Round Table Discussion 2: What Documents Constrain, Narrate, or Liberate Subjecthood?

Documented processes that are prescribed and enforced by official and state methods can limit, if not erase, who we are, and, in doing so, they lend insight into how we render persons as subjects and as legible. A broader concept of documentary membership complicates the notion that status is essentially vested in documents, rather than in the activities and lived experiences of persons. Membership and rights need not be predicated on access or possession of state documents, but can materialize in numerous more meaningful ways, in more grounded and active engagement in political and social activities.

Participants are Dr. Nicole Fleetwood (Rutgers University), Dr. Dan Berger (UW Bothell), Alex Fisher (UW Seattle, Pre-Doctoral Student), Dan Paz (UW Seattle), and Dr. Carolyn Pinedo-Turnovsky (UW Seattle).

Round Table Discussion 3: What is the human, anyway?

The “human” is a historically constructed category with political and social agency, and in Western science and culture sets up a hierarchical distinction from other animals and forms of life. In this process of differentiation, animality has been racialized, and used as a means of limiting freedom and protections to members of humankind that threaten a fantasy of white superiority. How do these hierarchies and distinctions persist in the shaping of policy and social relations? How might thinking across species reveal new opportunities for liberation work across different forms of oppression wrought by racism, sexism, imperialism, and capitalism? And, thinking beyond the animal, how might we turn to other forms of interspecies connections and multi-species agencies to recalibrate the meaning of the human for survival on our damaged planet?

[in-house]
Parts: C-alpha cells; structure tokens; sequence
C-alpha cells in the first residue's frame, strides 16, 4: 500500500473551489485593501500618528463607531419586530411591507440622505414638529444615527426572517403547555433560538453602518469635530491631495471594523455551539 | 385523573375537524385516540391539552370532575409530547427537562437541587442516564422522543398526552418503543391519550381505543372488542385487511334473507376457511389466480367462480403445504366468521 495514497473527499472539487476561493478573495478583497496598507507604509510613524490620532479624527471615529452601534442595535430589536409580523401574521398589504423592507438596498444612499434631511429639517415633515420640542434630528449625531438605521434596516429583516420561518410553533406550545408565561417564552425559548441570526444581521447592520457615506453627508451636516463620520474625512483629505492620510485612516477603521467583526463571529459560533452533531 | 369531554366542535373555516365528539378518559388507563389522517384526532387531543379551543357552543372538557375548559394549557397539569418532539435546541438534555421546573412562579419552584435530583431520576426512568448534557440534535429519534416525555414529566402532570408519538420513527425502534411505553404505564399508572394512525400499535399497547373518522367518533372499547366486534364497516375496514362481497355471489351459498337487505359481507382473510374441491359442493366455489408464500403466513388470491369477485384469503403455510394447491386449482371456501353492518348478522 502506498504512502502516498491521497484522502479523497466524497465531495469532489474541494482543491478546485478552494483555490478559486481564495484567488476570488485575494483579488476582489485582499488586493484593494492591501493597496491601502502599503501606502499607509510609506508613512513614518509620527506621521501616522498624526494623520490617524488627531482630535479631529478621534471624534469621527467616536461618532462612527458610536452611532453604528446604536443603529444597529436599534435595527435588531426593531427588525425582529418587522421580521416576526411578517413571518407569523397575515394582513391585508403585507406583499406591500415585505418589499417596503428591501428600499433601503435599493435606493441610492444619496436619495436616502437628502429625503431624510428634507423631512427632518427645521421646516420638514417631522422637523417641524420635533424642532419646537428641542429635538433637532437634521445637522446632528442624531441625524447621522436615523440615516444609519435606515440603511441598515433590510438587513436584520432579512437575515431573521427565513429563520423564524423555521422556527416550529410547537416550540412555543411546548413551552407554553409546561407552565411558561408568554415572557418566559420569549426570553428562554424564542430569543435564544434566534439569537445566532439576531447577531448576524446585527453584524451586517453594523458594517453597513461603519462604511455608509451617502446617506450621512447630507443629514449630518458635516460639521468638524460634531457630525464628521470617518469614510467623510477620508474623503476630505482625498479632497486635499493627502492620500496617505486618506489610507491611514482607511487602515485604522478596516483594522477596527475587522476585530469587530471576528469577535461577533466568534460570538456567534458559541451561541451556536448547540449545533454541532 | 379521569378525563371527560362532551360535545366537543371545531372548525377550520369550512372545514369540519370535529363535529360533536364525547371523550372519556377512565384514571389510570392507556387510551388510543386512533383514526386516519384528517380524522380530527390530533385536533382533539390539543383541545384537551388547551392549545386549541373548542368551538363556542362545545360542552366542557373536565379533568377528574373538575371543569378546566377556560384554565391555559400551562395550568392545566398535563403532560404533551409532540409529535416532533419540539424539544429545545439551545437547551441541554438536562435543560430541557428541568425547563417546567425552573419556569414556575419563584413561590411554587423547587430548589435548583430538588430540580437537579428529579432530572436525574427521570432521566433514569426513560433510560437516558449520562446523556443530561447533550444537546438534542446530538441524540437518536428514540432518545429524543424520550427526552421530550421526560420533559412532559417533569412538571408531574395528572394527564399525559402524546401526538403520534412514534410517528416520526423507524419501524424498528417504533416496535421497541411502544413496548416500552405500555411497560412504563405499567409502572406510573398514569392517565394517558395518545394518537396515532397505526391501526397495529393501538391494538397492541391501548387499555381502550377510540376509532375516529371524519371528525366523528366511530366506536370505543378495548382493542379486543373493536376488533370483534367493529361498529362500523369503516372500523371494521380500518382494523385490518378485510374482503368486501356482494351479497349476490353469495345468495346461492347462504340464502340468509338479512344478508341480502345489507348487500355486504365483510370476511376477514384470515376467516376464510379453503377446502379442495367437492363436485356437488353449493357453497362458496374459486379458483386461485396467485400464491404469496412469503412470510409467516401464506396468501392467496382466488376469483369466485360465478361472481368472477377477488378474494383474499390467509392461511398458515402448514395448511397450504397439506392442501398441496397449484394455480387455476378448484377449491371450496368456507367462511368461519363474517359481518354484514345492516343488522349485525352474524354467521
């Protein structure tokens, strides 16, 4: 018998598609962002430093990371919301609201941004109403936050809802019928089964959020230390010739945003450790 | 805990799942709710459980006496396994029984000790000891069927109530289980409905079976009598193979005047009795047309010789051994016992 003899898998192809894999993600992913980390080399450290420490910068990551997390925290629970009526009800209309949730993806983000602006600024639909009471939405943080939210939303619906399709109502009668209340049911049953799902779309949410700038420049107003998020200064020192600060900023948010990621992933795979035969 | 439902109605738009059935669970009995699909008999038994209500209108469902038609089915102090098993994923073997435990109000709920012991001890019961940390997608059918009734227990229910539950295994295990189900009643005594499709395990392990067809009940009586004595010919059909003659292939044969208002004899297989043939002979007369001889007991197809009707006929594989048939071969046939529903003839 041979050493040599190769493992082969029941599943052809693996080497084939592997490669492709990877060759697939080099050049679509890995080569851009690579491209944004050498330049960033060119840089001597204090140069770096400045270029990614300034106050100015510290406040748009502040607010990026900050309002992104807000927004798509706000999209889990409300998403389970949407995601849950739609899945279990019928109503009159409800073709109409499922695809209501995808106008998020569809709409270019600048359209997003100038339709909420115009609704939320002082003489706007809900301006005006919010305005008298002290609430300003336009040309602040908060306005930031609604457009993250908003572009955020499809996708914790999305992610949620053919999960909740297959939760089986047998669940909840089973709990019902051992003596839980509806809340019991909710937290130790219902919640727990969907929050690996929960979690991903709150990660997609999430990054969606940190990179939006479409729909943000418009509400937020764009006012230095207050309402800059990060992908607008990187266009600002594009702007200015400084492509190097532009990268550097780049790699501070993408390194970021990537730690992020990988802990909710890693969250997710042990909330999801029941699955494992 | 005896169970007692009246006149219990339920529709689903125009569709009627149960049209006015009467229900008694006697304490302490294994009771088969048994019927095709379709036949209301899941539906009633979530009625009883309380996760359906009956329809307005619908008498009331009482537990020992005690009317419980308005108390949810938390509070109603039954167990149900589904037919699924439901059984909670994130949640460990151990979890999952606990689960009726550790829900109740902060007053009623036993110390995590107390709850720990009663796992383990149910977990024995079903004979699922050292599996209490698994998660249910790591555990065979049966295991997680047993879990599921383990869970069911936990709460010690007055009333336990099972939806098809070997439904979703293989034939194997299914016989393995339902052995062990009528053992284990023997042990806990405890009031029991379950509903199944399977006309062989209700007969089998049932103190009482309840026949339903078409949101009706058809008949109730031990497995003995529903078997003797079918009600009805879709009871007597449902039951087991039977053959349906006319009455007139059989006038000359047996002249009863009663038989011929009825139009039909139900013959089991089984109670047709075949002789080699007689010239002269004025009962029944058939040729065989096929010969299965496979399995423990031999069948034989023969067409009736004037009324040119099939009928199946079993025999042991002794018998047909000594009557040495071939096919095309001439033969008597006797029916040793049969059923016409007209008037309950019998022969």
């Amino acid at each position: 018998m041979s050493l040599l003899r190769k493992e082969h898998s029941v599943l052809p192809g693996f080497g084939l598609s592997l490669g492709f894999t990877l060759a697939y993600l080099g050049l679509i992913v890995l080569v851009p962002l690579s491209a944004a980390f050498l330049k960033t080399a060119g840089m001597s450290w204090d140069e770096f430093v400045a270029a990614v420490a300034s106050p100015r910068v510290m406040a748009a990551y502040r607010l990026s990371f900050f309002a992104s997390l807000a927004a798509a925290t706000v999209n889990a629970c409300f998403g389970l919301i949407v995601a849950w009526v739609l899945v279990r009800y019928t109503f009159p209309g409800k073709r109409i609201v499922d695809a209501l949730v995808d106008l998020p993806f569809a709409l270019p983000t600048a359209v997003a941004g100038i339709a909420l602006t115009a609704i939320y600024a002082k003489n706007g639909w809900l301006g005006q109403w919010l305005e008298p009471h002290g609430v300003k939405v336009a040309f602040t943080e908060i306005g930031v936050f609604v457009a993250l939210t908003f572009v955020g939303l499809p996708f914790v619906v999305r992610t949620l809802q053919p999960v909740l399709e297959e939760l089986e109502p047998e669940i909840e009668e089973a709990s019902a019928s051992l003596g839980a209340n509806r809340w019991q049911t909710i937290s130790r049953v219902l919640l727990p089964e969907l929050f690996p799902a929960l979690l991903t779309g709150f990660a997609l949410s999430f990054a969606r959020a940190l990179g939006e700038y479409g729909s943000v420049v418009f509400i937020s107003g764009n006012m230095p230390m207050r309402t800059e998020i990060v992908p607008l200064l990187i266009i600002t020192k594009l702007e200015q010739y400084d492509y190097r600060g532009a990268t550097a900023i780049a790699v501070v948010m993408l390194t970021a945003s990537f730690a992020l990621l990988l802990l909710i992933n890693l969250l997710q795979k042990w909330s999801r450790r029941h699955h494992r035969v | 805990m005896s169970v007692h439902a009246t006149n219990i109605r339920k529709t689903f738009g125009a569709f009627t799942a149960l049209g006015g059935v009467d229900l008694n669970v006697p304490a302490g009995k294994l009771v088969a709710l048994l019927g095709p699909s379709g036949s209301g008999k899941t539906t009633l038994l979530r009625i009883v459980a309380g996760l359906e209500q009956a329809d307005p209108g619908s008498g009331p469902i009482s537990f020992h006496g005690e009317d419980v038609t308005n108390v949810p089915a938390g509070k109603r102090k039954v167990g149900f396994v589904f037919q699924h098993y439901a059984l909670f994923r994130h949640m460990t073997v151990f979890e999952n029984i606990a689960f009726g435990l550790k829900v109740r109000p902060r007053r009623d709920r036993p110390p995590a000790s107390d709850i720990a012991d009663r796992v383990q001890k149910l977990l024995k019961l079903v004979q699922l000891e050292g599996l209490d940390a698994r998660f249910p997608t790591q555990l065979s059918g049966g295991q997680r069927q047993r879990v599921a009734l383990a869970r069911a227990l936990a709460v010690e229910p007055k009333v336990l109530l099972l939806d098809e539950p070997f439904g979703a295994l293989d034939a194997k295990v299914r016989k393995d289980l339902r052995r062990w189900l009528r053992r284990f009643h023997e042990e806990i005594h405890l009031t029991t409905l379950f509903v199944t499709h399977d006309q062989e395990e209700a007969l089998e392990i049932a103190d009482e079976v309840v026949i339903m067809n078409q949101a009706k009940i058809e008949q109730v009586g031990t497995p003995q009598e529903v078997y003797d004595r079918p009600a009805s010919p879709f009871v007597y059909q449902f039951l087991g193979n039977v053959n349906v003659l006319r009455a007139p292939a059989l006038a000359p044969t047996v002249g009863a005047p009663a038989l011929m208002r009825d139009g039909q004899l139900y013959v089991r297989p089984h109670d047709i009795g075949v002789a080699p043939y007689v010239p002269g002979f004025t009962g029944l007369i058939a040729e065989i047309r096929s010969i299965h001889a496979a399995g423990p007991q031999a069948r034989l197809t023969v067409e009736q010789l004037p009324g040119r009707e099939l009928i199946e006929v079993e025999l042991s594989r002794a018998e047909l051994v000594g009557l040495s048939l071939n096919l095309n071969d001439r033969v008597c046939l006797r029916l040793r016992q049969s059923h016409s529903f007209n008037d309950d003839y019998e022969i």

Participants are Dr. Colin Dayan (Vanderbilt University), Dr. María Elena García (UW Seattle), Dr. Radhika Govindrajan (UW Seattle), Dr. Phillip Thurtle (UW. Seattle), and Dr. Joanne Woiak (UW Seattle).

Maria Gaspar: Disappearance Landscape

Disappearance Landscape is a virtual workshop that uses the body to interrogate and intervene highly contested sites. Using green screen strategies, participants will examine jails, prisons, border walls, conflict zones, and other places of power in order to mediate, flip, dissect, transpose, or dismantle forms of oppression and confinement.
Registration information forthcoming. If you are a University of Washington graduate student who would like to reserve a spot in the workshop, please email contact-programs@henryart.org. A recording of the workshop will be shared here on the colloquium website.

Bambitchell: Performance-Lecture

Bambitchell will give a performance-lecture, which will narrate untold stories from their research on Medieval animal trials. The performance will include audio-visual components in combination with live narration to explore themes such as legal personhood, property, and land rights.

Registration information forthcoming. If you are a University of Washington graduate student who would like to reserve a spot in this program, please email contact-programs@henryart.org. A recording of the program will be shared here on the colloquium website.

Bambitchell: Bugs & Beasts Colloquium | © 2020 Henry Art Gallery